3. 3. Sadegh Bafandeh Imandoust and Samane Montazeri / International Journal of EngineeringResearch and Applications (IJERA) ISSN: 2248-9622 www.ijera.comVol. 3, Issue 3, May-Jun 2013, pp.1441-14471443 | P a g eits level of human development and (b) that itsstock of democracy over the past century affects itslevel of human development. Using infantmortality rates as a core measure of humandevelopment, they conduct a series of time-series—cross-national statistical tests of these twohypotheses and find only slight evidence for thefirst proposition, but substantial support for thesecond. Thus, they argue that the best way to thinkabout the relationship between democracy anddevelopment is as a time-dependent, historicalphenomenon.Cohen (1993) mentions that Marxists arevery sensitive to the importance of democracy oneconomic conditions. They believe all political andsocial configurations are determined by theeconomic foundations. Certainly, these purelyeconomic prospects of Marxists cannot be logical,but what is certain is that a definite and positiverelationship exists between democracy andeconomic issues. Lecturer (2008) states there aremany differences between nations withauthoritarian system of governance and those thathave established human rights and democracy. Heexemplifies Nigerians who after spending painfulyears due to accomplishing a non-democratic armyhave found democracy and human rights necessaryfor growth and development.The study of Heo et al. (2012) shows thatthe primary focus on new democratic governmentsin Asia is quite similar to administrativeeconomies. After quantitative reviews theyconclude in the early stages of democratization, itsimpact on economic growth is negative andcertainly insignificant that this result contradictsthe linkage between democracy and economicgrowth in Asian countries. Przeworski et al. (2005)also state that there is no more probability oftransition to democracy for more economicallydeveloped countries, but what happened about thewealthy and oil-rich countries in the Persian Gulf,questioned their findings and views. In this regard,Acemoglu (2005) mentions that democracy doesnot necessarily guarantee economic growth, even inthe short term. In the view of Lipset (2002),economic development has a higher degree indemocratic countries and it provides the field ofincrease in income, security and spread ofeducation.Some of the popular patterns ofcompatibility between democracy and economicdevelopment indicate that if we considerdemocracy a prerequisite of efficient market, then itmay underlie the development in the form ofeconomic growth and lead to realization ofdevelopment indexes i.e. improvement of quality oflife or level of human development (Leftwich,1996). Libman (2011) carried out a case study inRussia about democracy, bureaucracy, andeconomic growth and found a nonlinearrelationship between these variables and also foundthat concentrated governments have everoutperformed the compound and decentralizedgovernments. Finally, according to views of Leite& Weidmann (1999), inefficient and non-democratic governments use oil revenues to coverup the expertise and competence in society. Inpolitical economy this tactic is called“Modernization Effect”.III. ModelIn order to test whether democracy affectsthe human development index of the oil producingcountries, we apply following model:HDRit = α+ µ i + λ t + β1LNlifit + β2POL2 it +β3RCOit+ β4 CORit + Vit (1)Where α, λt, µi and Vit represent intercept, time,cross-section specification and error termrespectively. HDRit is human development index ofcountries which includes the process ofenlarging peoples choices. These choices areunlimited and will vary over time but at all levelsof development, three necessary and vital cases ofthem include having a healthy and long life ,obtaining education and access to resources forhaving the decent living conditions (HumanDevelopment, Research Paper, 2011). LNlifitrepresents the Neperian logarithm of people’s lifeexpectancy at birth which includes the averagenumber of years that an individual expects to livewith regard to the current rate of mortality. POL2itrepresents the way of governance andadministration of countries used as a representativeof the level of democracy of countries (Polity IVProject Home Page, 2012). This variable includesthe simultaneous quality of democratic andauthoritarian power in governmental institutionsand that does not merely show pure governance.Many people mistake in distinguishing concepts ofpolity2 and governance and use theminterchangeably, while governance is “a series ofindividual, institutional, public and private actionsfor planning and managing of affairs or acontinuous process of creating understandingbetween different and contradictory interests thatmoves in form of participatory and consistentmeasures including formal institutions, informalarrangements and social capital of citizens (UN-HABITAT, 2002). Polity2 index which iscalculated by subtracting two indexes ofdemocracy and autocracy, includes values between-10 (hereditary monarchy) and +10 (consolidateddemocracy). CORit is control of corruption index asone of governance indicators is defined as“reduction of public power to obtain privatebenefits” (Kaufmann et al. 2009). RCOit is aweighted index made up of 3 elements ofRegulation of Chief Executive Recruitment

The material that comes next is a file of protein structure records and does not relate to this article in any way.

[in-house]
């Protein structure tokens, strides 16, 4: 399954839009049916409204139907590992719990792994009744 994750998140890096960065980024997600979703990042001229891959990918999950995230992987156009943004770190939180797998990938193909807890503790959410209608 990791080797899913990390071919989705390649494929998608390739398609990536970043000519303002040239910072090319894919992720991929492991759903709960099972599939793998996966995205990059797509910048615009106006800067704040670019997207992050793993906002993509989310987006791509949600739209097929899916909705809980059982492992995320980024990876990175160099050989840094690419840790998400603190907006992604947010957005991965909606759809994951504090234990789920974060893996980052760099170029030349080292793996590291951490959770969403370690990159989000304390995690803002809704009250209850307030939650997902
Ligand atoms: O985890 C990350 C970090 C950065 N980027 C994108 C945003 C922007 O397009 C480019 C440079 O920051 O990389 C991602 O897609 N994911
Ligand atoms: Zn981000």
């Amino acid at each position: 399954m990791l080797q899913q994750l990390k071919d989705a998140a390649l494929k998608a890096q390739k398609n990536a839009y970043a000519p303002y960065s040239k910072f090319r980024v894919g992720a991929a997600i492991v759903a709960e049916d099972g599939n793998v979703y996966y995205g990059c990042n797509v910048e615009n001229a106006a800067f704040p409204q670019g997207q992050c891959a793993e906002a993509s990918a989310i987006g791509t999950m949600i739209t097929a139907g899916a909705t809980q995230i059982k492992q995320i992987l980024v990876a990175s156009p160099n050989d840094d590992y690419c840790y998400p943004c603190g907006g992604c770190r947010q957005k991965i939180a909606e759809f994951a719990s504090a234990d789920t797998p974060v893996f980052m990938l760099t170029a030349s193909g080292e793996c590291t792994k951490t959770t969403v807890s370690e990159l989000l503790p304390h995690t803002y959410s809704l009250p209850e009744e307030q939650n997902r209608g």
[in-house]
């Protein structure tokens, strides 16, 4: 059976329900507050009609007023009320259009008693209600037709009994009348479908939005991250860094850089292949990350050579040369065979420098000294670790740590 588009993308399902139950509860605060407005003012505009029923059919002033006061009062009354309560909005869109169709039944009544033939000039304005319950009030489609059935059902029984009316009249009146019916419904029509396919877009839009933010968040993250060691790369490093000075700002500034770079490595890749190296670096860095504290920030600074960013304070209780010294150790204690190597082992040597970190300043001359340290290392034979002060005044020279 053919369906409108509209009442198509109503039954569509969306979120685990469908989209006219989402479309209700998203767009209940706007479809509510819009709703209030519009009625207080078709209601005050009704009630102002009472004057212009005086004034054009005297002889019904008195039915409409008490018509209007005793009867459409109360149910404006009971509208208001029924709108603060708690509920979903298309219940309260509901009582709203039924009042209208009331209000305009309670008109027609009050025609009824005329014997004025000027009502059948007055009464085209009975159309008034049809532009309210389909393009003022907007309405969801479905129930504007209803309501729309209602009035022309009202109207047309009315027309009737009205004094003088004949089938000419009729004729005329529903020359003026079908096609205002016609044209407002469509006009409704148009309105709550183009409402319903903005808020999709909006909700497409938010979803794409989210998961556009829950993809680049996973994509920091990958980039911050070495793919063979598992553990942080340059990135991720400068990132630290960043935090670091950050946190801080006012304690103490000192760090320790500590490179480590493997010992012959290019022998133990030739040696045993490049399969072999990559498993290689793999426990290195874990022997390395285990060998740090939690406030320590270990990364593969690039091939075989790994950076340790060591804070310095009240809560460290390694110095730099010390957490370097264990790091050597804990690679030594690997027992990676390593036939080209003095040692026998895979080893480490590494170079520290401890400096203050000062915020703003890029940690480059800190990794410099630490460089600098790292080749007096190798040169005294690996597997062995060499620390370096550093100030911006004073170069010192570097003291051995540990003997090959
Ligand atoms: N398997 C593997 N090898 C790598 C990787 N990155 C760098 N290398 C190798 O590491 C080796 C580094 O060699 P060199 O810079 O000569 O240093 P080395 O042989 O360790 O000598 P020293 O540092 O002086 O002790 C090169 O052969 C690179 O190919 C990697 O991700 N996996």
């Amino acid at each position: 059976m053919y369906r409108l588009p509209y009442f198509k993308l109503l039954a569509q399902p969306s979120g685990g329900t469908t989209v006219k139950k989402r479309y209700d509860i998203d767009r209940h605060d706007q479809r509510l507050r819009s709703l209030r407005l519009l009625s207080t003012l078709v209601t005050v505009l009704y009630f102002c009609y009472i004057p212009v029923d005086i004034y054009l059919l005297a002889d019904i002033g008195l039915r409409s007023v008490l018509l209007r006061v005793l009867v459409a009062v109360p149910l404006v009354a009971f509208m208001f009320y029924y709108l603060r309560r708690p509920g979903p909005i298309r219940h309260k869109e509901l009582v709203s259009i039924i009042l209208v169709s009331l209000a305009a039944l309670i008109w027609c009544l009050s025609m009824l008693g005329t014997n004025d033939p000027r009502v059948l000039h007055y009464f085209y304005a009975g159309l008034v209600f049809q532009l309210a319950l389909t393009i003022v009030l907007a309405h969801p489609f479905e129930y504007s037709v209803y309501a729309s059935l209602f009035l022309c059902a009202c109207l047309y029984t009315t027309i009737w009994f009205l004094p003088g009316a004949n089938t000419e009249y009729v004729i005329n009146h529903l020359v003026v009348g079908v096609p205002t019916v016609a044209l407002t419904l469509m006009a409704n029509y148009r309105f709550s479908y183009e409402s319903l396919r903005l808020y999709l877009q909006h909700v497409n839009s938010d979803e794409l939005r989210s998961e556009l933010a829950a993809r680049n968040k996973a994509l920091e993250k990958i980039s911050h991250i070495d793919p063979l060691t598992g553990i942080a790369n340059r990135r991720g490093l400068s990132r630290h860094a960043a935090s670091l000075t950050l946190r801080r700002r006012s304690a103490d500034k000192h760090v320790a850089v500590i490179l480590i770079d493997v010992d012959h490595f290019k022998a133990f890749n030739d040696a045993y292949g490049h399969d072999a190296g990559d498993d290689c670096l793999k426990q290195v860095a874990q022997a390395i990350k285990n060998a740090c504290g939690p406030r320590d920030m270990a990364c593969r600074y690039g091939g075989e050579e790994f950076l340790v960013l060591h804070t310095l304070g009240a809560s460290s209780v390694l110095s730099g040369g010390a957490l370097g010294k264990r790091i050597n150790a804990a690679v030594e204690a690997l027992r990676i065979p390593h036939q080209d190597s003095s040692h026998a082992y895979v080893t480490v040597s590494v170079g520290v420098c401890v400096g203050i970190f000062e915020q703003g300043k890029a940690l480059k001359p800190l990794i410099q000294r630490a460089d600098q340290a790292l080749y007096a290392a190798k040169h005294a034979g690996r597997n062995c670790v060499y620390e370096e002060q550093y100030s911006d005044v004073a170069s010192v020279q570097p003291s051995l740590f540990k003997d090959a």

4. 4. Sadegh Bafandeh Imandoust and Samane Montazeri / International Journal of EngineeringResearch and Applications (IJERA) ISSN: 2248-9622 www.ijera.comVol. 3, Issue 3, May-Jun 2013, pp.1441-14471444 | P a g e(XRREG), Competitiveness of ExecutiveRecruitment (XRCOMP) and Openness ofExecutive Recruitment (XROPEN) whichgenerally indicates rules and regulations,competitiveness and right to opine and selection ofsenior executives and administration officials incountries through elections. It is ranging from 0 to10 and sometimes -66 , -77 and -88 that are usedfor cessation periods of government of occupiedcountries by other countries, war and internaldissension and reduction of influence of centralgovernment and establishment of new institutionsin time of constitutional convention andreferendum, respectively (Polity IV Project, 2011).HypothesisAccording to the literature reviewed above,following hypothesis is formulated:A direct nexus exists between democracy andhuman development in OPEC member countries.IV. Model EstimationIn this section we offer the results ofdifferent tests on the model. It should be noted thatestimations in this study are done based on Baltagi(2008). But before every step it is required toensure a long term equilibrium relationshipbetween variables. To this purpose, Kao co-integration test is utilized. The obtained t-statisticand P_value in Kao test are 1.946 and 0.02respectively that confirms human developmentindex and other explanatory variables in the modelare co-integrated in long term.4.1. Ordinary Least Squares and One -WayError Component ModelIn ordinary least squares estimate, thespecific fixed or random effects of cross sectionsand times are not considered and estimations areonly derived from variables regression, but in oneway error element model the effects are consideredonly in one dimension. In fixed effects model,model estimation is considered with regard tocountries or times as fixed and with no specialdistribution. In other words, in this method ofestimation, the specific features of countries areassumed constant. As observed in Table 1, thesignificance of only the variable (RCO) is shown inform of within (fixed effect) regression.In random effect estimation, the cross-sectional andtime characteristics are distributed over time andunlike fixed effects, are not considered as fixedparameters. The result of this estimation that isbased on generalized least squares (GLS) method ispresented in the form of three estimators Swami -Arora (Swar), Wallace - Hussein (Walhus) andVensik - Captain (Amemiya) . As observed allvariables are significant at level 0.95 in these threemodels.